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  • Reforms to Corporate Tax Relief 2018

    1 March 2018

    Significant changes have been made recently to the regime for the utilisation of carried forward corporate trading losses. Although the legislation is contained in Finance Act No 2 2017 passed in November 2017 the changes apply to losses arising after 1 April 2017 (where a company’s accounting period straddles 1 April, for loss purposes, it will be treated as having two separate accounting periods).

    The changes increase the flexibility of carried forward losses which can now be set against taxable profits of the company and where applicable other group members. The changes are part of the modernisation of the UK corporate tax regime. The changes are expected to be tax positive and contain provisions to restrict the utilisation of losses to 50% of profits. However, this is subject to a £5m annual allowance and as such is unlikely to affect SMEs and is not considered further in this article.

    Prior to the changes carried forward losses could only be used by the company which incurred the loss, and, in a group, situation could not be used by other group companies. In addition, certain types of losses could only be set against certain types of income notably, as we shall explore later, non-trading loan relationship deficits.

    The changes effect;

    • Trading Losses – these can be carried forward against future total profits and /or group relieved in the later year.
    • Management Expenses – as currently these can be carried forward against total profits but can now in addition be group relieved (group relief for carried-forward losses).
    • UK Property Losses – as currently these can be carried forward against total profits and can be group relieved, however, a claim must now be made to utilise the loss which potentially gives greater flexibility.
    • Non – Trading Losses on Intangible Fixed Assets – as currently these can be carried forward against total profits and can be group relieved, however, a claim must now be made to utilise the loss which potentially gives greater flexibility.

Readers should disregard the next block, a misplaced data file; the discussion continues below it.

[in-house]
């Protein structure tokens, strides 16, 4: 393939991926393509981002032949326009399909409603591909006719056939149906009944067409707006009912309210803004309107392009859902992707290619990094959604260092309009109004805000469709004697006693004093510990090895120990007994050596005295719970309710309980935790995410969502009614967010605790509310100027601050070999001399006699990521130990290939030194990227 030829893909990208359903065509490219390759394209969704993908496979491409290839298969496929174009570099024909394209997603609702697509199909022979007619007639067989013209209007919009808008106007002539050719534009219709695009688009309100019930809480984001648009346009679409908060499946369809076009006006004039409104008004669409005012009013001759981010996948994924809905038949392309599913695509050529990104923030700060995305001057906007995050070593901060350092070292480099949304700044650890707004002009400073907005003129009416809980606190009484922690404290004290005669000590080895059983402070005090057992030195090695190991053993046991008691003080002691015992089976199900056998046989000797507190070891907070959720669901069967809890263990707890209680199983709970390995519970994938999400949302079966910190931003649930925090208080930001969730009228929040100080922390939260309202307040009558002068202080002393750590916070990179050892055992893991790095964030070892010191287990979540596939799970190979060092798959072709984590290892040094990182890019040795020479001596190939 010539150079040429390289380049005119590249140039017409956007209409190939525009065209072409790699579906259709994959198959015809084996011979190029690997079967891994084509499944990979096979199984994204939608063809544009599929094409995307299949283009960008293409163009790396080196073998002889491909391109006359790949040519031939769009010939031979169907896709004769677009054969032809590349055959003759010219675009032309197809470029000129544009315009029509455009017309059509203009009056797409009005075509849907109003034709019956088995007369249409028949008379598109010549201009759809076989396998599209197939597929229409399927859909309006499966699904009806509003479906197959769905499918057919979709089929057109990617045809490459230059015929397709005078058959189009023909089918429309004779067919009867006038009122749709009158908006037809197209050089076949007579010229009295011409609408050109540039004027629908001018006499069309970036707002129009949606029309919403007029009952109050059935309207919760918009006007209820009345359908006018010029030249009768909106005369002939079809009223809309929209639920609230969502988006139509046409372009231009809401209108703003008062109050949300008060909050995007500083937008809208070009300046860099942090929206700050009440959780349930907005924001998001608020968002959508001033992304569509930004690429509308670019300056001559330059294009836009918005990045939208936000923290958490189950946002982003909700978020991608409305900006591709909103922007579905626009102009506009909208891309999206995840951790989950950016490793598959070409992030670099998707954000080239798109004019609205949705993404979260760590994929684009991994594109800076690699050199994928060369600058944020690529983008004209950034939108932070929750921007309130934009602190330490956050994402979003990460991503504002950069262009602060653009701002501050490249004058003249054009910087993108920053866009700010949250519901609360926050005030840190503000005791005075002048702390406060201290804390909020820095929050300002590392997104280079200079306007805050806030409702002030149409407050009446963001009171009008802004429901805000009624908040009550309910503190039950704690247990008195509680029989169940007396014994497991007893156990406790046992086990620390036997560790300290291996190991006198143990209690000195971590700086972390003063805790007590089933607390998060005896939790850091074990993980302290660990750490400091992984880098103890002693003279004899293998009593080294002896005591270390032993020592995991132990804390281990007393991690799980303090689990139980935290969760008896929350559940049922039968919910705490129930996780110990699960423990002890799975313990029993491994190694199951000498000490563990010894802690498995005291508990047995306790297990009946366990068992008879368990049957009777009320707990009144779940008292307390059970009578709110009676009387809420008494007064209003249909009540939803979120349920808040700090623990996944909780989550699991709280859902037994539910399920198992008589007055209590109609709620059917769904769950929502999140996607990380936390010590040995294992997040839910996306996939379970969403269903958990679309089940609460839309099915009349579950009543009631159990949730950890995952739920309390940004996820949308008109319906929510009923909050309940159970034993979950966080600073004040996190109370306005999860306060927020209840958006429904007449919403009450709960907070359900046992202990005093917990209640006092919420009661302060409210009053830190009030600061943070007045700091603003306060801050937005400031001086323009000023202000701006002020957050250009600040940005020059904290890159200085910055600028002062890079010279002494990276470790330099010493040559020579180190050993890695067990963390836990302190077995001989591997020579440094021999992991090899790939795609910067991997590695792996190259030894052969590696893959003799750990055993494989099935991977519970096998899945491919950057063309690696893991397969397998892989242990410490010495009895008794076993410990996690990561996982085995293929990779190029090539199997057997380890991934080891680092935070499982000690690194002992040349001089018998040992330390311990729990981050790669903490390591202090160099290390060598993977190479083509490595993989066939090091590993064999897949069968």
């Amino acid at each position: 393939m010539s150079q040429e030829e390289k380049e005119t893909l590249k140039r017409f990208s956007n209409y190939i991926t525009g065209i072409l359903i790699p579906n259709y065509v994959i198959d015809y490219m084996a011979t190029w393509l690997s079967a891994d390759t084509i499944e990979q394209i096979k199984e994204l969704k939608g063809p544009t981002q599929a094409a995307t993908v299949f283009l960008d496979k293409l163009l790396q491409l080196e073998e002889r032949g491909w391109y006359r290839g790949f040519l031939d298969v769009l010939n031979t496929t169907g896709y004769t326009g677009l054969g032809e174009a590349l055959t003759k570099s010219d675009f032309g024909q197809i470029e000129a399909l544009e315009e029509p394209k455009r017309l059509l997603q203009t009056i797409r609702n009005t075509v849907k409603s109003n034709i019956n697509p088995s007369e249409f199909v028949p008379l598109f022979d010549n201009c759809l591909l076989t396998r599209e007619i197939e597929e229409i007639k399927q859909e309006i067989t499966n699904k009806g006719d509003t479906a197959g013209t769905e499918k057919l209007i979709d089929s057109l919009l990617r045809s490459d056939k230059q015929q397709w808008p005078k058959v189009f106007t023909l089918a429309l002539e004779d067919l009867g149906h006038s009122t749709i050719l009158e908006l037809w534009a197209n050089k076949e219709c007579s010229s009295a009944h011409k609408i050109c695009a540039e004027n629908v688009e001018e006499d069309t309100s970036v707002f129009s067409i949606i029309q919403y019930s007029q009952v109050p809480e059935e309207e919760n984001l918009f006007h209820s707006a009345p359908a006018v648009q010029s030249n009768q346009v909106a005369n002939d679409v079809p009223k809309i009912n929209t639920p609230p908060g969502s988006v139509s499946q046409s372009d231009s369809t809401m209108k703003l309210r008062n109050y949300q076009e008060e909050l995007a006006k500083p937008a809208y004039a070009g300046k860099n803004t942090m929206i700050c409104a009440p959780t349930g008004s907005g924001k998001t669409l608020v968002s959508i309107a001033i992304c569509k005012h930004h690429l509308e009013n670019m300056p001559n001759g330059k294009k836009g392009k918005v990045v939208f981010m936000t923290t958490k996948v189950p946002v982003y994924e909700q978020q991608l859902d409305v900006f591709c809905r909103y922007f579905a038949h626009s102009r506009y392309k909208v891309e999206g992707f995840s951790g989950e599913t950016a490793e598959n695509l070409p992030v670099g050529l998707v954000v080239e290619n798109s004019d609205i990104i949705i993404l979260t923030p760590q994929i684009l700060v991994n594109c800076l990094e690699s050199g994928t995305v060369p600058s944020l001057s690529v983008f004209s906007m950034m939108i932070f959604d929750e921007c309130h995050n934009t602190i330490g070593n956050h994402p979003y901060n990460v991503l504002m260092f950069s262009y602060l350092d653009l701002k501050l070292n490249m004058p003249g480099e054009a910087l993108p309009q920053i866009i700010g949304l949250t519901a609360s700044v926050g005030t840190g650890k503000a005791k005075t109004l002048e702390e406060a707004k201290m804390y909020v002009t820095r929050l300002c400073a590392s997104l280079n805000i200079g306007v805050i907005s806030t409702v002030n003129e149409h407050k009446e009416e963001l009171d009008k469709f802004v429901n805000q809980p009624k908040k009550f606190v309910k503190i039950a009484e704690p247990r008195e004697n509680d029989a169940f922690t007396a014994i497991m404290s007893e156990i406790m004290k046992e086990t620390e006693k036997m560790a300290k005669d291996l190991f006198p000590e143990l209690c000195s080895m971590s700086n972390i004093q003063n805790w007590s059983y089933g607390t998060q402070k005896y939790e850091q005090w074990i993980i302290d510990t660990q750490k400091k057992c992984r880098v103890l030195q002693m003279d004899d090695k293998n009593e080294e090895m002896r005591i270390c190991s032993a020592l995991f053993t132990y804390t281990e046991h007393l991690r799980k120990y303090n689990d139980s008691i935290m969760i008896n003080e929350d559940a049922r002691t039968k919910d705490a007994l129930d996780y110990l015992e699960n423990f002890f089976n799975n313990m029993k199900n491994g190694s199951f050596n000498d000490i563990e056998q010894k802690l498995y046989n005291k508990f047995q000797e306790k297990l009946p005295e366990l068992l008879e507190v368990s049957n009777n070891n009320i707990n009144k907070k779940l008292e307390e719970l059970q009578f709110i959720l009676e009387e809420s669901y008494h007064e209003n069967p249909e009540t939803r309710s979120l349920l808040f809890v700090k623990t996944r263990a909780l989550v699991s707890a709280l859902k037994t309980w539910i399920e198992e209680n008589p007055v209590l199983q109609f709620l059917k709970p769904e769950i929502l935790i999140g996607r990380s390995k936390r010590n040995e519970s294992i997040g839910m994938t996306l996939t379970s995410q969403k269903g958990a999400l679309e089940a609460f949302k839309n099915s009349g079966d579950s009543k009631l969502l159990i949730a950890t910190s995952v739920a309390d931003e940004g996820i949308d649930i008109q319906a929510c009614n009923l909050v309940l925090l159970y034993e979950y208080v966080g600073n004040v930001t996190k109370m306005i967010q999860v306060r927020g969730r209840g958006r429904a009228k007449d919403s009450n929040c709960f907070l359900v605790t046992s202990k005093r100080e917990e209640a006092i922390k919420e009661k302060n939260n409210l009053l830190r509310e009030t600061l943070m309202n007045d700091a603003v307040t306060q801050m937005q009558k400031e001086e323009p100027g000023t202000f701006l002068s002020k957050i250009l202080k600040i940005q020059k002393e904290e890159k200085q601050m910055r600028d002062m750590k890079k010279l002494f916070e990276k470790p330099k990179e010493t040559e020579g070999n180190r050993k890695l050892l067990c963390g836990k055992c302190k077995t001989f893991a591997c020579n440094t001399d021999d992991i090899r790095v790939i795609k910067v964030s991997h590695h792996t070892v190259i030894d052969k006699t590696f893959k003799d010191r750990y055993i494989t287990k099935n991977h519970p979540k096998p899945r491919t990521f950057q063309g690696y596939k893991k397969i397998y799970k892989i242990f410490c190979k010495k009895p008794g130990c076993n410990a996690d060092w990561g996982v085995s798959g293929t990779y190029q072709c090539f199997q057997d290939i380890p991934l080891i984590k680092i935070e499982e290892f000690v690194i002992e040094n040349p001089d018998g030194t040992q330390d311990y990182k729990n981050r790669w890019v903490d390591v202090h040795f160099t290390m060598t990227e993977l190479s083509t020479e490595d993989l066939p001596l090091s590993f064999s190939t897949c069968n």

• Non – Trading Loan Relationships – prior to the changes a deficit could only be carried forward against future non- trading profits including capital gains. The new rules allow carried forward losses to be set against future total profits and / or group relieved in a later year (group relief for carried- forward losses).

    It might be useful to remind ourselves of the difference between a trading and a non-trading loan relationship. In summary a trading loan relationship relates to a money debt incurred for a trading activity whereas a non-trading relates to a money debt incurred to finance an acquisition of a capital nature.

    Dealing with SMEs, in practice the significance of the difference is most commonly seen where a non-trading holdco is put in place, say following a reorganisation, to act as the acquisition vehicle for a new trading subsidiary and incurs significant interest costs on borrowing to finance the purchase. Another typical example is a venture capital investment which often take the form of part equity and part loan stock with typically a high coupon. Prior to the changes if the non-trading deficit (interest) could not be group relieved in year (perhaps as a consequence of a poor trading performance or possibly an R & D claim) it could only be carried forward against non-trading loan relationship credits and was often effectively stranded.

    Enterprise Tax Consultants can advise on corporate tax relief

    Where the loss is less than £5m the changes represent a significant relaxation of the rules and enable losses to be used more flexibly. However, as an election as to the utilisation of the losses has to be made practitioners will have to carefully consider the loss allocation to obtain an optimum position. Additionally, pre and post 2017 losses will have to be streamed until pre-2017 losses have been utilised, potential adding a further layer of complication.

    Contact us for a no-obligation conversation with one of our chartered tax specialists.